Six months after closing its final store in Canada, Target has returned to The Great White North… Kinda… According to published reports, Target has quietly opened an international website that gives Canadian shoppers the option of ordering products that will ship over the border.
According to The Globe and Mail, Target’s international website is being operated by Borderfree, and will charge local shoppers in Canadian dollars. In an email to The Canadian Press, Target spokesperson Jamie Bastian said it is part of a test, and that Target will have more details to share in the near future.
The Borderfree-Target test site allows customers to have items shipped to more than 100 countries, using several different currencies. But despite the country of choice, it appears intl.target.com is not localized beyond that, and is in English only. This shuts out the customers who live in French-Canadian provinces and speak French as their native language.
Canadian customers are not thrilled with the high cost to ship to Canada, either.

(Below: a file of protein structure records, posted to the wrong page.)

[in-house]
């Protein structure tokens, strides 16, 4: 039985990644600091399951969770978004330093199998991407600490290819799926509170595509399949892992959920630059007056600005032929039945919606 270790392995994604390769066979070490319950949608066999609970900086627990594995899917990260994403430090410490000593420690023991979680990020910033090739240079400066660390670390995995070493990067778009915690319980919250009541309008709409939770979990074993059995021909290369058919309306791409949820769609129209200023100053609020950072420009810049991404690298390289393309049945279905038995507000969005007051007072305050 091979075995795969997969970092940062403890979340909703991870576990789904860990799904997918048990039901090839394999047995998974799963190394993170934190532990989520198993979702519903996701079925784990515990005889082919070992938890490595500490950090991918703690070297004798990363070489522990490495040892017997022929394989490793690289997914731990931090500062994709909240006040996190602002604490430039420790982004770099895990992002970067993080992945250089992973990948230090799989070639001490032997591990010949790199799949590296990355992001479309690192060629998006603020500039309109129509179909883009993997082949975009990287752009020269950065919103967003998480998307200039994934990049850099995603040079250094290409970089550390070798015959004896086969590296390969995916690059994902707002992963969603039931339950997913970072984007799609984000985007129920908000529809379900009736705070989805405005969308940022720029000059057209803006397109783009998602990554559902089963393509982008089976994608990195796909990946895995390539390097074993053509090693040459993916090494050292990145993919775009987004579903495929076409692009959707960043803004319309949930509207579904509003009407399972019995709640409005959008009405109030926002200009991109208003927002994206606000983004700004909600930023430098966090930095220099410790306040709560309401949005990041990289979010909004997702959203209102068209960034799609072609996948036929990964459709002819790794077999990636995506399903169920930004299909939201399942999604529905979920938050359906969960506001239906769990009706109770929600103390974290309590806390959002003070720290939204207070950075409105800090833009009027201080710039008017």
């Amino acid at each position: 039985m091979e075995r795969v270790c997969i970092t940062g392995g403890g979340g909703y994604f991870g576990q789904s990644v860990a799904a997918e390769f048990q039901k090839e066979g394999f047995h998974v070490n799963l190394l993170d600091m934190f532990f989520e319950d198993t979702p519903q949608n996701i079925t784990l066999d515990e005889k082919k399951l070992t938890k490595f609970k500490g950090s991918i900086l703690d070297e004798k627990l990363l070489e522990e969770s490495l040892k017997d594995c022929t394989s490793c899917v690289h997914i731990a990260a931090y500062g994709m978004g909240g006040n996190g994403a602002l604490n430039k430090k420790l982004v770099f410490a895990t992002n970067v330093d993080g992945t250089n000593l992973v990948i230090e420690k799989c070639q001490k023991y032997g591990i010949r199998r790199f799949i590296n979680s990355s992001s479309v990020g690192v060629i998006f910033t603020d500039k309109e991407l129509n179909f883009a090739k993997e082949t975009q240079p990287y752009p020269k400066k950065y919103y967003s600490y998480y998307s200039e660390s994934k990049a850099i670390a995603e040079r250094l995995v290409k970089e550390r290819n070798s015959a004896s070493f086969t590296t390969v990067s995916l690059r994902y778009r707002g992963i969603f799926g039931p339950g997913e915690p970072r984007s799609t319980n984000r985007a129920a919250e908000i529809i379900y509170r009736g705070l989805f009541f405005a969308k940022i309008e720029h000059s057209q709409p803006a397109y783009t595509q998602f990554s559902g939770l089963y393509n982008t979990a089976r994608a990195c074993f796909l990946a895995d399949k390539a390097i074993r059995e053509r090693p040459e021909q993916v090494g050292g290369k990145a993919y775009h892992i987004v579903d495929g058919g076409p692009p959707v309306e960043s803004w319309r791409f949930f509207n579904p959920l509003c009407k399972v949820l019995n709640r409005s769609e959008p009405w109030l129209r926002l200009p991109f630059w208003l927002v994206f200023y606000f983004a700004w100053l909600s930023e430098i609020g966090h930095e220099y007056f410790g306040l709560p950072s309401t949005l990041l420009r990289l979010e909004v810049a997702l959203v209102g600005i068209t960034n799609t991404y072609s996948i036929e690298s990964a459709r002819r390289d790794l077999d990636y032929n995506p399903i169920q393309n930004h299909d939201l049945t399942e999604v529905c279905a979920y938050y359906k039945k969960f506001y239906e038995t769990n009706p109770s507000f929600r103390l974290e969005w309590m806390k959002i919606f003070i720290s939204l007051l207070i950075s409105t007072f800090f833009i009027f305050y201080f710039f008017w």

“Yep, I was SUPER excited about this yesterday….until my $30 purchase was almost $70 with shipping and duty. Absolutely ridiculous,” said a Buzzle.ca message board user with the handle pinkerbelle. “I miss Target SO much, but there’s no way I’ll shop online at those shipping costs.”
Target has an uphill battle to climb if it wants to win back the Canadian customer.
Target opened its first three stores in Ontario in March 2013, and immediately alienated its Canadian customer base. A look back at the Target.ca press room shows the retailer took many steps (and made several announcements) to show it was in touch with Canadian shoppers.
Target merchandised its Canada stores to reflect what it thought Canadian shoppers wanted to buy. But Canadian customers wanted to buy items that they would regularly find when they crossed the U.S. border to shop. And those items were nowhere to be found in Target’s Canada stores.
McMaster University professor Mandeep Malik told CBC News he doesn’t believe the site as it exists now will win any hearts in Canada.
“My instinctive reaction [is] that this is something that we will collectively laugh about, like really?” Malik told CBC News.
Malik believes Target’s online offering for Canadians, at least in its current state with no real incentives, is just not a smart marketing move.
“It’s a complete waste of time, effort, and poor relationship management with potential consumers in the future,” Malik told CBC News.